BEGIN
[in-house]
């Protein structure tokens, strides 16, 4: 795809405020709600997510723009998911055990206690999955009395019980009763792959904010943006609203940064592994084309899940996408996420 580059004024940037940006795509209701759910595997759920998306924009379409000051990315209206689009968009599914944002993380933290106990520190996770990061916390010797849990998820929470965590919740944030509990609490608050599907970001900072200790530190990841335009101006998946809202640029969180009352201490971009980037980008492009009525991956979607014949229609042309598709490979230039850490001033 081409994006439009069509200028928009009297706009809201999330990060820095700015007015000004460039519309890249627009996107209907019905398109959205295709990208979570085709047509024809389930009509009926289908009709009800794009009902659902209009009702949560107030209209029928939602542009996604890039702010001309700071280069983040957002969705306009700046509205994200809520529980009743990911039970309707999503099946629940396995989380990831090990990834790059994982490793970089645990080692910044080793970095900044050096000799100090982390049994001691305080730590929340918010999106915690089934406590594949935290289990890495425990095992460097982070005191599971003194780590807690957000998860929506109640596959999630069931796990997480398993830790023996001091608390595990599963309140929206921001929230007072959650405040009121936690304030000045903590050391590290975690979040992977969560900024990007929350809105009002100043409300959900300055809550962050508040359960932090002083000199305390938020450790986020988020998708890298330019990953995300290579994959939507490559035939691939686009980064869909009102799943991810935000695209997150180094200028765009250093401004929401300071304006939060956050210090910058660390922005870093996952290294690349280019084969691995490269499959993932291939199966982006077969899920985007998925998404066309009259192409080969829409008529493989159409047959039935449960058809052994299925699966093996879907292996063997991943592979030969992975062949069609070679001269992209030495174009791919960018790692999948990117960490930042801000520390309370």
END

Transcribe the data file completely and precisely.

[in-house]
């Protein structure tokens, strides 16, 4: 795809405020709600997510723009998911055990206690999955009395019980009763792959904010943006609203940064592994084309899940996408996420 580059004024940037940006795509209701759910595997759920998306924009379409000051990315209206689009968009599914944002993380933290106990520190996770990061916390010797849990998820929470965590919740944030509990609490608050599907970001900072200790530190990841335009101006998946809202640029969180009352201490971009980037980008492009009525991956979607014949229609042309598709490979230039850490001033 081409994006439009069509200028928009009297706009809201999330990060820095700015007015000004460039519309890249627009996107209907019905398109959205295709990208979570085709047509024809389930009509009926289908009709009800794009009902659902209009009702949560107030209209029928939602542009996604890039702010001309700071280069983040957002969705306009700046509205994200809520529980009743990911039970309707999503099946629940396995989380990831090990990834790059994982490793970089645990080692910044080793970095900044050096000799100090982390049994001691305080730590929340918010999106915690089934406590594949935290289990890495425990095992460097982070005191599971003194780590807690957000998860929506109640596959999630069931796990997480398993830790023996001091608390595990599963309140929206921001929230007072959650405040009121936690304030000045903590050391590290975690979040992977969560900024990007929350809105009002100043409300959900300055809550962050508040359960932090002083000199305390938020450790986020988020998708890298330019990953995300290579994959939507490559035939691939686009980064869909009102799943991810935000695209997150180094200028765009250093401004929401300071304006939060956050210090910058660390922005870093996952290294690349280019084969691995490269499959993932291939199966982006077969899920985007998925998404066309009259192409080969829409008529493989159409047959039935449960058809052994299925699966093996879907292996063997991943592979030969992975062949069609070679001269992209030495174009791919960018790692999948990117960490930042801000520390309370």